The Don’t Come Bet in Craps

T his article assumes you’ve already read our other articles and learned the material regarding the Pass Line, Don’t Pass, and Come bets.  If you haven’t yet done so, now might be a good time to learn that material.

Don’t Come bets work similarly to Don’t Pass bets except that they’re made after the shooter establishes a Pass Line point (i.e., you make a Don’t Pass bet before the shooter establishes the point; whereas, you make a Don’t Come bet after the shooter establishes the point).  The Don’t Come bet is basically the opposite of the Come bet, just as the Don’t Pass bet is basically the opposite of the Pass Line bet.

The Flat Don’t Come bet is a self-service bet, which means you make this bet yourself by placing your chips in the Don’t Come box, which is clearly marked on the layout “Don’t Come Bar 12.”  After your Don’t Come point is established, the dealer moves your Flat Don’t Come chips to the Don’t Come rectangle on top of the square point box (refer to the figure below).

For the Odds portion of the Don’t Come bet, the dealer must position your chips for you.  Therefore, after you have the dealer’s attention, put your Don’t Come Odds chips in the Come box and tell the dealer, “Lay Odds on my Don’t Come.”  Ensure the dealer knows what you want because if he doesn’t immediately move your chips and they remain in the Come box, the crew and camera will think they represent a Come bet instead of Odds on your Don’t Come.  The dealer then moves your Odds chips next to your Flat Don’t Come bet in the Don’t Come rectangle, either bridged or heeled (refer to our article on the Don’t Pass bet for a detailed explanation and illustration on bridging and heeling the Odds bet).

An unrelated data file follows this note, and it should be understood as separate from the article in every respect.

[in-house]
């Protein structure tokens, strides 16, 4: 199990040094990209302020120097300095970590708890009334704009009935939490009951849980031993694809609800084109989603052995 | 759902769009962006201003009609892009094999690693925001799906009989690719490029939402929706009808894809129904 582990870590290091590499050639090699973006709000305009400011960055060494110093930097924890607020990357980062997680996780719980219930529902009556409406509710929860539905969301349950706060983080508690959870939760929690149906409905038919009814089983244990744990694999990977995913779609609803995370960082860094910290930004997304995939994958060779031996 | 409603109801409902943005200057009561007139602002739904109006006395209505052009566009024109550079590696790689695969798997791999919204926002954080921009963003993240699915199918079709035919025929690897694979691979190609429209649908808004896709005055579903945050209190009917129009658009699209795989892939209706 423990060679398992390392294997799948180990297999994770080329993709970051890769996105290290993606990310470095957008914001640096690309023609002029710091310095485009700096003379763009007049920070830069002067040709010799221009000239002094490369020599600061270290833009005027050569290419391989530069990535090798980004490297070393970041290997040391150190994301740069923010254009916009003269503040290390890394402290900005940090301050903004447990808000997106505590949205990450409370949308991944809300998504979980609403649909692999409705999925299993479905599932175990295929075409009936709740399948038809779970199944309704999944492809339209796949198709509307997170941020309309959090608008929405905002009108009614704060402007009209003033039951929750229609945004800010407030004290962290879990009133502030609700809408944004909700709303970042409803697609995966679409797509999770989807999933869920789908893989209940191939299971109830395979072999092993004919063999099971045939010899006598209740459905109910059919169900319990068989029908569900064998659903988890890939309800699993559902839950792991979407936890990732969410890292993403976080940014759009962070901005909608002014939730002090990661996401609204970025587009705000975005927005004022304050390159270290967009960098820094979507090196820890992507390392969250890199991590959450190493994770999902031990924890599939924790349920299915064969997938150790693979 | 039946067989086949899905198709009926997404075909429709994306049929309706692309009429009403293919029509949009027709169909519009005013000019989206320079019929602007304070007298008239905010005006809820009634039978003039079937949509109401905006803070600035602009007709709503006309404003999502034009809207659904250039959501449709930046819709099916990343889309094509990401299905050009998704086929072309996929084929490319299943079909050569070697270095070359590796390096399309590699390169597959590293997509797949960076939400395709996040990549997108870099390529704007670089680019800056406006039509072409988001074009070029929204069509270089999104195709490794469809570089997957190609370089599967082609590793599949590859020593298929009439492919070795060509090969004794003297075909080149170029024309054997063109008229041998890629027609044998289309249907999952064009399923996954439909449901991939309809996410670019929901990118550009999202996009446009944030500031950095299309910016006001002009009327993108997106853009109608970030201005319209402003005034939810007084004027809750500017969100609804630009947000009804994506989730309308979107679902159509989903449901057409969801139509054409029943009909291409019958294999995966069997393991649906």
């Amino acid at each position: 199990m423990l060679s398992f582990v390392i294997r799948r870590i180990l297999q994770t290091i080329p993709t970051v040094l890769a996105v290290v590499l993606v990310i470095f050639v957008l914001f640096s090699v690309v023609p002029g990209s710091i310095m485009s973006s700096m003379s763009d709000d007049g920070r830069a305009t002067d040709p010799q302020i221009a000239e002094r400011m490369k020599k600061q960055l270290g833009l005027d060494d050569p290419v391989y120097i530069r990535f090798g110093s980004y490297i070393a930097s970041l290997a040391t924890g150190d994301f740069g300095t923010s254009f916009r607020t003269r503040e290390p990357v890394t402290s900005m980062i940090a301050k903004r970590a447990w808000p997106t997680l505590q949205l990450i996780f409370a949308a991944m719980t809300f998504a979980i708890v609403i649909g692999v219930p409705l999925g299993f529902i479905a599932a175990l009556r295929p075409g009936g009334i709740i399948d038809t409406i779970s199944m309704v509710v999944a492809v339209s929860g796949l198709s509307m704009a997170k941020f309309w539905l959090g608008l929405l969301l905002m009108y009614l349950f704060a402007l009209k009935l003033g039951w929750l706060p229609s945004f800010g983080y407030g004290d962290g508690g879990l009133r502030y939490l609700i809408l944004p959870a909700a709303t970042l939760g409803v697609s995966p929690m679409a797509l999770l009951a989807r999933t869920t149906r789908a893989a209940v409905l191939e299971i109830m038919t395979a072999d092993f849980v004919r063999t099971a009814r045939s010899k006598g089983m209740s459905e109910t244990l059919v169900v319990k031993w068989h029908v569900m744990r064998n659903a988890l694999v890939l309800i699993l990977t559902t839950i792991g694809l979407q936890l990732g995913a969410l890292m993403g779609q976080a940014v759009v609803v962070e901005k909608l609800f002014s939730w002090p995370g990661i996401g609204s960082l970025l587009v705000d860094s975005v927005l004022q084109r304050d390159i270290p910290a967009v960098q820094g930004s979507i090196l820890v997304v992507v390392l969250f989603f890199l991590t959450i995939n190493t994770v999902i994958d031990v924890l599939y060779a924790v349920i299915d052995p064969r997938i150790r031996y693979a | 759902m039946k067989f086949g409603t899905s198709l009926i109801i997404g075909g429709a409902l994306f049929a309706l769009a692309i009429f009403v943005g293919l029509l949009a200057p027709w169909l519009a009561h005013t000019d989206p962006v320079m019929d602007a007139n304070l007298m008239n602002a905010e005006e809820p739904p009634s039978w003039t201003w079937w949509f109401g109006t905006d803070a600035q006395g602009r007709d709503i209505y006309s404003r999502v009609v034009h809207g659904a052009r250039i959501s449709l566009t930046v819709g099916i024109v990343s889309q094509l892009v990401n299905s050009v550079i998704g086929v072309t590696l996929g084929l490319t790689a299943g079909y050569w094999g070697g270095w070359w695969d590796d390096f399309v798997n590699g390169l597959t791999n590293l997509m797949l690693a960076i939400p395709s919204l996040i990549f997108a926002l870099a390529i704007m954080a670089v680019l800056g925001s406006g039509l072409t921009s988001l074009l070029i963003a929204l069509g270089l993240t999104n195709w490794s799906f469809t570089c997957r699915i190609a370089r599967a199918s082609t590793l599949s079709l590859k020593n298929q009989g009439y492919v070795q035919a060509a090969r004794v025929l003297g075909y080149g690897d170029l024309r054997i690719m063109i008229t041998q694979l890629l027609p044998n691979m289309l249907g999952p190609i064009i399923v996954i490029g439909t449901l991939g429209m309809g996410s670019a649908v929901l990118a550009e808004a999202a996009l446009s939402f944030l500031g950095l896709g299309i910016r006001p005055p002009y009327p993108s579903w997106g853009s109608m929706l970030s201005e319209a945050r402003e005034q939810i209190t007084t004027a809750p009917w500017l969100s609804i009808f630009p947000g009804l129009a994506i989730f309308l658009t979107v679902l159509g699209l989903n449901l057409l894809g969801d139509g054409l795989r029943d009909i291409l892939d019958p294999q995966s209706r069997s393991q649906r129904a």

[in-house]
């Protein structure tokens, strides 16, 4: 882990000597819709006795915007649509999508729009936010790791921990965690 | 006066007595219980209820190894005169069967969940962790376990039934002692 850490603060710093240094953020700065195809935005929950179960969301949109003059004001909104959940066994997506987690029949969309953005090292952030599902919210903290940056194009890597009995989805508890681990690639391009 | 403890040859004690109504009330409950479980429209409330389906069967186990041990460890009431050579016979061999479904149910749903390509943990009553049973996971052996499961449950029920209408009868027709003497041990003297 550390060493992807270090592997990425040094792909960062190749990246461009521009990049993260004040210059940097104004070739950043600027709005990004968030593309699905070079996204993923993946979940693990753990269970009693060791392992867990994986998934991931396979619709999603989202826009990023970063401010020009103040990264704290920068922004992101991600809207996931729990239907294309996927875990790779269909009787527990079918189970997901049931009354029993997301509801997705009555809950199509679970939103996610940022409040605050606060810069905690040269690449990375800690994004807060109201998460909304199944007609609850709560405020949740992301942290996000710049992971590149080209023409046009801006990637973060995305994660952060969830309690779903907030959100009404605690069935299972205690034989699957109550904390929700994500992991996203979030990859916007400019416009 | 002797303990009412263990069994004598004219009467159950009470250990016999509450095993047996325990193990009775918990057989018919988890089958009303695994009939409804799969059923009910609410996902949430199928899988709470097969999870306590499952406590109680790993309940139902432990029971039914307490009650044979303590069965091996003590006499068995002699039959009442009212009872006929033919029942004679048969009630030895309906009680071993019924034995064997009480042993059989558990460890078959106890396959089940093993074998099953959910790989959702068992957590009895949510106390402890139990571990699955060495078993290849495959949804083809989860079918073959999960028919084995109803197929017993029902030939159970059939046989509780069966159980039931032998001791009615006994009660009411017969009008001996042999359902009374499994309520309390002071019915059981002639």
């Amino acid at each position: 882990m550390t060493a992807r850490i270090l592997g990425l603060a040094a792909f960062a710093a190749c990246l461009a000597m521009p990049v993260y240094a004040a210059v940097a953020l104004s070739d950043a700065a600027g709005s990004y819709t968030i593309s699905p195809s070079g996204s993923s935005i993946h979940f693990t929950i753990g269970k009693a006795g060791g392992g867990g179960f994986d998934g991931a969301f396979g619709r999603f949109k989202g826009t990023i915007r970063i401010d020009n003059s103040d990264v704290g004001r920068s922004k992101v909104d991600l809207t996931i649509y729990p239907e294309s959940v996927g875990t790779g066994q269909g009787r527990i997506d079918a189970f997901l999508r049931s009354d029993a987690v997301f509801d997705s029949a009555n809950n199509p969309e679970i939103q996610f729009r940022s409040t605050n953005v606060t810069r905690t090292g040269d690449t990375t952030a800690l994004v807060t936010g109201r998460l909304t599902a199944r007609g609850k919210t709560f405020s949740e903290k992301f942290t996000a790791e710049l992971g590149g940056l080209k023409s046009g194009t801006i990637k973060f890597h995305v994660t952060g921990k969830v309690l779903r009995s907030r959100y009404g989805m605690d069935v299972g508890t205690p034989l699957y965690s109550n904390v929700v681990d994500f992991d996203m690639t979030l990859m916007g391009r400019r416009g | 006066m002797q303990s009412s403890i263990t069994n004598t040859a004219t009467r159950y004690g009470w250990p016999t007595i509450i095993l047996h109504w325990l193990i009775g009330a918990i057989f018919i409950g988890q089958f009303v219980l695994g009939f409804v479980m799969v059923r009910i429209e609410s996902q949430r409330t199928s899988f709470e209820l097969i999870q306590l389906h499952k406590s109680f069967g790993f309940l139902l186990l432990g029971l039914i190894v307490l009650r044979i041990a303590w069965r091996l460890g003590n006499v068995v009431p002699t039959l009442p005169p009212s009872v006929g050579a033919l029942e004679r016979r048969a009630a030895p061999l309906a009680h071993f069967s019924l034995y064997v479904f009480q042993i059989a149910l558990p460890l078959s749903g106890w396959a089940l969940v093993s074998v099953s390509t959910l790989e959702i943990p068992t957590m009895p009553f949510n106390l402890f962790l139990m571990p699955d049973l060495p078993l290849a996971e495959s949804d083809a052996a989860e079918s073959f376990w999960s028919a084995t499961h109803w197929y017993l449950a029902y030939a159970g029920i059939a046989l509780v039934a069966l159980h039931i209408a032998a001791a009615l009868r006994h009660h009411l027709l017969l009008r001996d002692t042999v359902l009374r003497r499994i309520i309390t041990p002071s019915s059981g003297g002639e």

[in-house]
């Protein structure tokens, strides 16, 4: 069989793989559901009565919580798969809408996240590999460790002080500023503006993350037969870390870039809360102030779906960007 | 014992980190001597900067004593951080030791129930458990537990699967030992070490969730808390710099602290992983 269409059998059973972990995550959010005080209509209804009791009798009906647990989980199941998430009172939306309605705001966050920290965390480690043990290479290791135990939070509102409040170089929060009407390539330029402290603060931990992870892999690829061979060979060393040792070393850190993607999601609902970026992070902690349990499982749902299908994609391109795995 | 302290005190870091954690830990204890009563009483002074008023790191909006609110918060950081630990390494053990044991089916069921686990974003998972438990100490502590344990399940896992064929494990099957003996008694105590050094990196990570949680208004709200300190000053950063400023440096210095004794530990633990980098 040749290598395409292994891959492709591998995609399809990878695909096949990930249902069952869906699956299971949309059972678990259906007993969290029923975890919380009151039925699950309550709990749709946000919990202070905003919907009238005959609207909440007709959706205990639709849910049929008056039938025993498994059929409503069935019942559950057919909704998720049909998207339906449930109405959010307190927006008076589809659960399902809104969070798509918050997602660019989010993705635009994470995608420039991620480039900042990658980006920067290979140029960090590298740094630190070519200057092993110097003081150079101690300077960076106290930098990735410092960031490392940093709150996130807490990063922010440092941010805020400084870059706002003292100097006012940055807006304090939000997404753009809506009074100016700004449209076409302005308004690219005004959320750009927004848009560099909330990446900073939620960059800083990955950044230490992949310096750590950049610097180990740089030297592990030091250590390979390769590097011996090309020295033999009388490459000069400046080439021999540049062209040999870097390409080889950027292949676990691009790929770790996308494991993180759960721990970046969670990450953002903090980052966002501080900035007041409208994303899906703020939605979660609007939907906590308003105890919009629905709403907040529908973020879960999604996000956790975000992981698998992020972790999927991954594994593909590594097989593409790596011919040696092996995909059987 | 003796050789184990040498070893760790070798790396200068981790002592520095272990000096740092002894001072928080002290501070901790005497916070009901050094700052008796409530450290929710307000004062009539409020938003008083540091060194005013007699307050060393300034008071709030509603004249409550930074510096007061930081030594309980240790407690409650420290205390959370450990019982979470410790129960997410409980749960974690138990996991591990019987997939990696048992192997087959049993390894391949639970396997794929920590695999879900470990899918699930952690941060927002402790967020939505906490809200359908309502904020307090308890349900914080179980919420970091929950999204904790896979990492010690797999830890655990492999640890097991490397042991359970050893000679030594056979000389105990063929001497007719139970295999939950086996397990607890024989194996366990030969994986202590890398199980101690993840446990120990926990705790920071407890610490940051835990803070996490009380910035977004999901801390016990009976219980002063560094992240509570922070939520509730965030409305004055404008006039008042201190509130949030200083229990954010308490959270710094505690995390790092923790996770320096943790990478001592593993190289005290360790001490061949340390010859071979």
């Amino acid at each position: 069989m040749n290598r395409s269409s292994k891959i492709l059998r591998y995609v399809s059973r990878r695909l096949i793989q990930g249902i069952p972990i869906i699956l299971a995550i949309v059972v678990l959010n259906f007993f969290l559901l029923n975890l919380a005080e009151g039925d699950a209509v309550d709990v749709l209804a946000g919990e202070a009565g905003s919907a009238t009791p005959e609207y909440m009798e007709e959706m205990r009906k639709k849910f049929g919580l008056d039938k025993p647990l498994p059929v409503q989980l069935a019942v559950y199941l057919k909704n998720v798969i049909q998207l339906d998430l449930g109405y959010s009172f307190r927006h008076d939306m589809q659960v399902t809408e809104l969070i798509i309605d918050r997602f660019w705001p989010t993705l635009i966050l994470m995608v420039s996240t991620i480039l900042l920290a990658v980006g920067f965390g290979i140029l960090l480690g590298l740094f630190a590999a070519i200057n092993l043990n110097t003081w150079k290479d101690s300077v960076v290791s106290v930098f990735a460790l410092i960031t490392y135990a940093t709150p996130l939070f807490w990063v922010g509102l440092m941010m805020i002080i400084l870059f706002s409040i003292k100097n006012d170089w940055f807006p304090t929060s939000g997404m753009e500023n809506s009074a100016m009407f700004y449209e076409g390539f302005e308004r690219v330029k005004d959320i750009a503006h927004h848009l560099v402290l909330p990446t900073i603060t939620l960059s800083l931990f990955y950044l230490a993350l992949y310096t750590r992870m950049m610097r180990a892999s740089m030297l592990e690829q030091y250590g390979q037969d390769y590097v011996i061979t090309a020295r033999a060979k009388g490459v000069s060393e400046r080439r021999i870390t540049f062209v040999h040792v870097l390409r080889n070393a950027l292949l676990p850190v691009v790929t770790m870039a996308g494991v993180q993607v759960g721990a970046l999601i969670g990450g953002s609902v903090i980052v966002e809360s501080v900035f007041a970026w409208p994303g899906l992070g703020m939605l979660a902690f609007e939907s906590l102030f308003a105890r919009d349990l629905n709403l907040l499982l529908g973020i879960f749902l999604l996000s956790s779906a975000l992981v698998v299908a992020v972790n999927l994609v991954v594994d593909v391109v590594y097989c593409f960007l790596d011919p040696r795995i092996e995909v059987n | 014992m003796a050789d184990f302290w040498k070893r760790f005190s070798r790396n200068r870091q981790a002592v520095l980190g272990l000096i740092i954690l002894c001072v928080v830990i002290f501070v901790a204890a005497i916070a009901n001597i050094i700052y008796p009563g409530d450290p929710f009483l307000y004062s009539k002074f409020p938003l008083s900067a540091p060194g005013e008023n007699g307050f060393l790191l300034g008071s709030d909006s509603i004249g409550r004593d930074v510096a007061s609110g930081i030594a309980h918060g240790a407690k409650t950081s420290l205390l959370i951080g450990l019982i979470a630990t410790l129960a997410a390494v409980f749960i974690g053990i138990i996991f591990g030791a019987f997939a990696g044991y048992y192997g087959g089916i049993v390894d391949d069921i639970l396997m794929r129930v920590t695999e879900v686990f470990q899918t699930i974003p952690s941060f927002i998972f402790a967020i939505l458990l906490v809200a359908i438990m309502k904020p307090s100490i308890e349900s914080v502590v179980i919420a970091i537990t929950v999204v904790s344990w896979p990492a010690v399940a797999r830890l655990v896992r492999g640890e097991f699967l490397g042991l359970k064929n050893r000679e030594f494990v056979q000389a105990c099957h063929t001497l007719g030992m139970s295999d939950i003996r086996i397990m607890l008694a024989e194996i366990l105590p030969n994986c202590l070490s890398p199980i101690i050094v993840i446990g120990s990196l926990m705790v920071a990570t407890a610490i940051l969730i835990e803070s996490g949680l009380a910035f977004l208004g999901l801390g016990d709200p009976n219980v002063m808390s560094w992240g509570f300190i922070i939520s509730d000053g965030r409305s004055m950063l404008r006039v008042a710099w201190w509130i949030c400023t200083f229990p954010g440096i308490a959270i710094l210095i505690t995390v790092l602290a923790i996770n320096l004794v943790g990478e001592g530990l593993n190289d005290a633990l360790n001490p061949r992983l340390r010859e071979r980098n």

The Don’t Come bet is like your own personal Don’t Pass bet that you play separately from everyone else at the table.  For example, suppose you bet the Don’t Pass at the beginning of a new game and the shooter rolls a 5 for the point.  With your Don’t Pass bet, you’re now hoping a 7 shows before a 5.  Suppose several rolls go by without a 5 or 7 appearing.  You decide to make a Don’t Come bet, so you put a $5 Flat Don’t Come bet in the Don’t Come box.  As soon as you put your chip in the Don’t Come box, the very next roll is considered the come-out roll for that specific Don’t Come bet.  Suppose the shooter rolls a 10.  The 10 becomes the point for your Flat Don’t Come bet.  If the shooter rolls a 7-out, then you win both the Don’t Pass bet and the Don’t Come bet.  If the shooter rolls a 10 before the 7, you lose your Don’t Come bet.  If the shooter then rolls a 5 before the 7, you lose your Don’t Pass bet.